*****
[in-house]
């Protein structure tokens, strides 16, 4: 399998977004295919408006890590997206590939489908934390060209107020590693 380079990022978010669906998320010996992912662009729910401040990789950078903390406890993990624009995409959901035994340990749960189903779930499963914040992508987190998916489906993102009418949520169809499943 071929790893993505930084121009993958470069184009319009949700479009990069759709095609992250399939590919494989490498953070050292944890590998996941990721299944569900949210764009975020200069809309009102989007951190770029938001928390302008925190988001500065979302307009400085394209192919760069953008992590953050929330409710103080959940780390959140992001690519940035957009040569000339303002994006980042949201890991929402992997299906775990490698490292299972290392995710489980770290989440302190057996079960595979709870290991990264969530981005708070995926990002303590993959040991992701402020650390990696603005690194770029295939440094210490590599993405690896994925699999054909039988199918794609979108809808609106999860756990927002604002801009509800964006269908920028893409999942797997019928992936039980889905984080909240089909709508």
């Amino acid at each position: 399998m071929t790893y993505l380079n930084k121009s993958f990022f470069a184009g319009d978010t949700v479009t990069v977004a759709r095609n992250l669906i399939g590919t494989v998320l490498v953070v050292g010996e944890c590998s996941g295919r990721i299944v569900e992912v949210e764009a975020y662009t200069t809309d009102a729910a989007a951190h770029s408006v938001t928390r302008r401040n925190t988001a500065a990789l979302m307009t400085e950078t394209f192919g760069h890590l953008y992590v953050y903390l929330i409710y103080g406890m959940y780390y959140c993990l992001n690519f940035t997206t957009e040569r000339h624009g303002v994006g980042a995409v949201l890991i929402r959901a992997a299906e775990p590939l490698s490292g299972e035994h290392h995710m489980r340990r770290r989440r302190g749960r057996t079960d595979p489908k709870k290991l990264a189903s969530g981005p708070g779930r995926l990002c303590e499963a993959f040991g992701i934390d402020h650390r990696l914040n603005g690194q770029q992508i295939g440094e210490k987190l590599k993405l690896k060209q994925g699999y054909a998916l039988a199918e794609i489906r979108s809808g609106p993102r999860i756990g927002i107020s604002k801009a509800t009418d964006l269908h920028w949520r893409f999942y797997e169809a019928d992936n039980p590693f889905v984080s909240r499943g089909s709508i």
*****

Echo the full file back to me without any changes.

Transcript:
[in-house]
């Protein structure tokens, strides 16, 4: 399998977004295919408006890590997206590939489908934390060209107020590693 380079990022978010669906998320010996992912662009729910401040990789950078903390406890993990624009995409959901035994340990749960189903779930499963914040992508987190998916489906993102009418949520169809499943 071929790893993505930084121009993958470069184009319009949700479009990069759709095609992250399939590919494989490498953070050292944890590998996941990721299944569900949210764009975020200069809309009102989007951190770029938001928390302008925190988001500065979302307009400085394209192919760069953008992590953050929330409710103080959940780390959140992001690519940035957009040569000339303002994006980042949201890991929402992997299906775990490698490292299972290392995710489980770290989440302190057996079960595979709870290991990264969530981005708070995926990002303590993959040991992701402020650390990696603005690194770029295939440094210490590599993405690896994925699999054909039988199918794609979108809808609106999860756990927002604002801009509800964006269908920028893409999942797997019928992936039980889905984080909240089909709508």
């Amino acid at each position: 399998m071929t790893y993505l380079n930084k121009s993958f990022f470069a184009g319009d978010t949700v479009t990069v977004a759709r095609n992250l669906i399939g590919t494989v998320l490498v953070v050292g010996e944890c590998s996941g295919r990721i299944v569900e992912v949210e764009a975020y662009t200069t809309d009102a729910a989007a951190h770029s408006v938001t928390r302008r401040n925190t988001a500065a990789l979302m307009t400085e950078t394209f192919g760069h890590l953008y992590v953050y903390l929330i409710y103080g406890m959940y780390y959140c993990l992001n690519f940035t997206t957009e040569r000339h624009g303002v994006g980042a995409v949201l890991i929402r959901a992997a299906e775990p590939l490698s490292g299972e035994h290392h995710m489980r340990r770290r989440r302190g749960r057996t079960d595979p489908k709870k290991l990264a189903s969530g981005p708070g779930r995926l990002c303590e499963a993959f040991g992701i934390d402020h650390r990696l914040n603005g690194q770029q992508i295939g440094e210490k987190l590599k993405l690896k060209q994925g699999y054909a998916l039988a199918e794609i489906r979108s809808g609106p993102r999860i756990g927002i107020s604002k801009a509800t009418d964006l269908h920028w949520r893409f999942y797997e169809a019928d992936n039980p590693f889905v984080s909240r499943g089909s709508i």